Campfire Tales Served as Early Human Social Media

Kalahari Trance Healing
Trance healers of the African Ju/'hoansi (Kung!) people seen through the flames. (Image credit: Richard Katz)

Telling stories around a campfire may have served as one of the first forms of "social media," helping humans create and spread culture, reports a new study on the Kalahari Bushmen in Africa.

These firelight tales, rarely told during the day, can reinforce social traditions, encourage harmony and equality, and create a sense of community when the stories tell of people living far away or in the spirit world, the researchers added. 

"At night, things mellow out," said the study's author, Polly Wiessner, a professor of anthropology at the University of Utah in Salt Lake City. "They go into talking about stories. They sing and dance. They recall partners in other places." [See Images of Kalahari Bushmen During Campfire Tales]

Wiessner began recording conversations among the !Kung bushmen as a graduate student in the 1970s. The !Kung, also known as Ju/'hoansi Bushmen, consist of about 3,000 members living in the Kalahari Desert of northeast Namibia and Botswana. (The exclamation point, slash and apostrophe signify clicks in the bushmen language, Wiessner said in a statement.)

In the past, the Ju/'hoansi Bushmen foraged for food. Their ways changed in the mid-1970s as they settled into villages. Nowadays, the bushmen still forage, but they also work for wages, sell crafts and breed animals. 

Throughout 1974, Wiessner took notes on 174 day and nighttime conversations among the bushmen. Each conversation lasted between 20 and 30 minutes and involved five or more adults; Wiessner categorized each conversation by topic. The researcher returned to the Kalahari Desert in 1998, 2005 and 2013, recording 68 firelight stories, including tales about hunting trips, murders, marriages, births, getting lost and bushfires.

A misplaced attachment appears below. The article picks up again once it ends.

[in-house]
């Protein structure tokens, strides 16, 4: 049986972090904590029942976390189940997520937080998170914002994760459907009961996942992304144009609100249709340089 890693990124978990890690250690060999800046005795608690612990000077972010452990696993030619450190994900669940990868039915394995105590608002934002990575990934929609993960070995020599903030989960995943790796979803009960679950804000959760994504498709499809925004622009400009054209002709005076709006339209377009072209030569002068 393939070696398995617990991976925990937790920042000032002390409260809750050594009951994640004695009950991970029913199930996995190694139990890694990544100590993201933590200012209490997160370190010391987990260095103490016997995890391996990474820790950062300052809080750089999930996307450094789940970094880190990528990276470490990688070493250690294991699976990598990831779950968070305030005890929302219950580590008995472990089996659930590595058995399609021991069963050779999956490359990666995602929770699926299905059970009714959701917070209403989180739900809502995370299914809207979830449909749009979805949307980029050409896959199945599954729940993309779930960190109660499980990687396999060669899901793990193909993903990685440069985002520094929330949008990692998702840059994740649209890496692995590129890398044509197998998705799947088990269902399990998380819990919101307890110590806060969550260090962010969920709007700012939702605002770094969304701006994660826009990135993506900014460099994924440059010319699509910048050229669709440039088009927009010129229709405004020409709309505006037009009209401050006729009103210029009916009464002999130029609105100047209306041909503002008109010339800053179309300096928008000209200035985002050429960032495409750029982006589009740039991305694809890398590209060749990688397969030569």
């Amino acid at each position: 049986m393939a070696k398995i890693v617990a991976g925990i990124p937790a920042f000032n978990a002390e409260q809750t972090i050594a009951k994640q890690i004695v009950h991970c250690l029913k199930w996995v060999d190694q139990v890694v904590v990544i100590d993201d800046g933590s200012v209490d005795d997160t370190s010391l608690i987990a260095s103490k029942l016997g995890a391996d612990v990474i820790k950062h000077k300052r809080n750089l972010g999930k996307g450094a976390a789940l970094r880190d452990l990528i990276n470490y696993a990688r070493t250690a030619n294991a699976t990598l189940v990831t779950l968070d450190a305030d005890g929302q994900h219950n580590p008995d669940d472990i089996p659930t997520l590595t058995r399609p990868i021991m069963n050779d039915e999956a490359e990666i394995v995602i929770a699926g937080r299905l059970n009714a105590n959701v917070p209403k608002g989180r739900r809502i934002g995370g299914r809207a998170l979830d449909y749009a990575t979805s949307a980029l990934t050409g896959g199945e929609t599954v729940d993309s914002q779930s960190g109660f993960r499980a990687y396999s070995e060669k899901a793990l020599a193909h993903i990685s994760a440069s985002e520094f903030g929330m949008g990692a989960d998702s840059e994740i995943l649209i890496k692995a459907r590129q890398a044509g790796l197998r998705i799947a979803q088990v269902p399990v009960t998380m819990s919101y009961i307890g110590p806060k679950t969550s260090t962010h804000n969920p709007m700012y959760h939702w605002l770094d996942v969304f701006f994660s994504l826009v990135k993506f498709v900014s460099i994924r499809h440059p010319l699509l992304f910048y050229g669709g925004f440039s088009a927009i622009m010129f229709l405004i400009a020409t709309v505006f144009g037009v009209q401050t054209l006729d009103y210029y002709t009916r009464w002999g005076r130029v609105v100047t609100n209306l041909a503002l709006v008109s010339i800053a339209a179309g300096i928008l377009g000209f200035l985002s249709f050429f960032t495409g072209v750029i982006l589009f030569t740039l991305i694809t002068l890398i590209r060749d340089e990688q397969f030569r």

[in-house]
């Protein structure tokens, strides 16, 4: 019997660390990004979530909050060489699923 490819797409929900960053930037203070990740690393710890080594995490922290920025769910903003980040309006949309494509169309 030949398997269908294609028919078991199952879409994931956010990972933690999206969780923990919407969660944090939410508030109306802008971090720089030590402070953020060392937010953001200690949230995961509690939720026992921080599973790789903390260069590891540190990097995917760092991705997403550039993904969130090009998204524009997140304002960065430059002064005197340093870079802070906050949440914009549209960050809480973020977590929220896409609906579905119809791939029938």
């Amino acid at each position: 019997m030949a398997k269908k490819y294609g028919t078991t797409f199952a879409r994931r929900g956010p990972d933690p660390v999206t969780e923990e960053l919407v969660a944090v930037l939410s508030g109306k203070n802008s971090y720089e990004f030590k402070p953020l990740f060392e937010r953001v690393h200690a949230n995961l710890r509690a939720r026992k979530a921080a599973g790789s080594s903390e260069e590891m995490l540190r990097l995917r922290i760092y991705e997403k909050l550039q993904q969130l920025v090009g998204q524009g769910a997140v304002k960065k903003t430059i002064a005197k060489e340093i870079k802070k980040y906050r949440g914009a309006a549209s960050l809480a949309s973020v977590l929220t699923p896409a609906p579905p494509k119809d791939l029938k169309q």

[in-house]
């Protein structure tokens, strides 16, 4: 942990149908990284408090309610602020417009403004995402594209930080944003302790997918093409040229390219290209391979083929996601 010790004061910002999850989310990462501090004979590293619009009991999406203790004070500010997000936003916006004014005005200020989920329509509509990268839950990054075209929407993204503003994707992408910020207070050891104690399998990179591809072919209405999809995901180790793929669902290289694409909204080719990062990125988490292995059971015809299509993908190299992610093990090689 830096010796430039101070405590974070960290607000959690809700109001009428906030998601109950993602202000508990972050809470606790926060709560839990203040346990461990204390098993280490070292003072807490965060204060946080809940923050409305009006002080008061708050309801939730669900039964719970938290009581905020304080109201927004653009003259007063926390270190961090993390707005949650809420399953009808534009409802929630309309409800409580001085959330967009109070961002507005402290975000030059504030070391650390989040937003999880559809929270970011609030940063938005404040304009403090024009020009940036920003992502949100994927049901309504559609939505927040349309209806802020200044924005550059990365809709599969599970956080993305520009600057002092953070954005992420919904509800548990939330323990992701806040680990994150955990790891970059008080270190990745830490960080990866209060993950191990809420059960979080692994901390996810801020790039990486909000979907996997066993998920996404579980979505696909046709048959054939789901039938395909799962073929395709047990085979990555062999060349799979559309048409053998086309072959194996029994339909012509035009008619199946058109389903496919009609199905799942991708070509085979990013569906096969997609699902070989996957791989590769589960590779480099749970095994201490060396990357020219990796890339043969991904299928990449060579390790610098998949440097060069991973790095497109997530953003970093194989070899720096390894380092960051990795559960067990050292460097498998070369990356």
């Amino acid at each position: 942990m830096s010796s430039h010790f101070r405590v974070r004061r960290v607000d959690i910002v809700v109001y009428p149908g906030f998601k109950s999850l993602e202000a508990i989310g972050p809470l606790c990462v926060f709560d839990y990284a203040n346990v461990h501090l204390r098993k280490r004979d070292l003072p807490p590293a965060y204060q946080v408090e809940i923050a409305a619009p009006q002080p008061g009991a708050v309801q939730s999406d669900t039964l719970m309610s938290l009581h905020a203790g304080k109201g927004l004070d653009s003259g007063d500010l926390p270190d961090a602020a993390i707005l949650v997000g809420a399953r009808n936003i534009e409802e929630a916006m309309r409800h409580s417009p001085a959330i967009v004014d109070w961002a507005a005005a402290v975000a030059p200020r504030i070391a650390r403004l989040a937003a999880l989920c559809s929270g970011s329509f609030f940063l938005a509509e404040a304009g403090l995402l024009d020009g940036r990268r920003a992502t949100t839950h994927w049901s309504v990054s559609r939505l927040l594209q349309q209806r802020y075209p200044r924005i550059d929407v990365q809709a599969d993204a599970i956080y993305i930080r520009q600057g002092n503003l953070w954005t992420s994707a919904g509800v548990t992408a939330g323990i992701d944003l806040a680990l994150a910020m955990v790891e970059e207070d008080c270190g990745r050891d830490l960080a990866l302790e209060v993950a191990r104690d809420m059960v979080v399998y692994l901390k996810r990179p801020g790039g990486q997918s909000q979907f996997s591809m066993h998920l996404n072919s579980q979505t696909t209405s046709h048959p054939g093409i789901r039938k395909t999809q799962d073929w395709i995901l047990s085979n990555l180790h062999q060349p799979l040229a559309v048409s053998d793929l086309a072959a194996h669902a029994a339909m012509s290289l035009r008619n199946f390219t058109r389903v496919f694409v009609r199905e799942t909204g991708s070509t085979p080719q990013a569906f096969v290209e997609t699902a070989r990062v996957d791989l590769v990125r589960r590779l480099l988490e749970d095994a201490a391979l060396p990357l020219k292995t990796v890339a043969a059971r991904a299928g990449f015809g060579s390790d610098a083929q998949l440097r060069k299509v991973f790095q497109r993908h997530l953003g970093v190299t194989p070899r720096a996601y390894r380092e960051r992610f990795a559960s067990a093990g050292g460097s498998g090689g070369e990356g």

Fire-fueled talk

The day and nighttime conversations were radically different, she found. When the sun was up, 34 percent of conversations involved complaints, criticisms and gossip, all of which are known to regulate social norms. Another 31 percent covered economic topics, such as foraging plans and hunting strategies; 16 percent comprised jokes; just 6 percent were stories, and the rest consisted of other matters, such as interethnic relations and land rights.

In contrast, 81 percent of conversations at night included stories, 7 percent involved complaints, and just 4 percent involved economic issues.

"It's a really nice paper, I must say," said Richard Wrangham, a professor of biological anthropology at Harvard University, who was not involved in the study. "The notion that there is this dramatic difference in what people talk about at the beginning and the end of the day is very striking. I don't know if anybody else has made this simple point."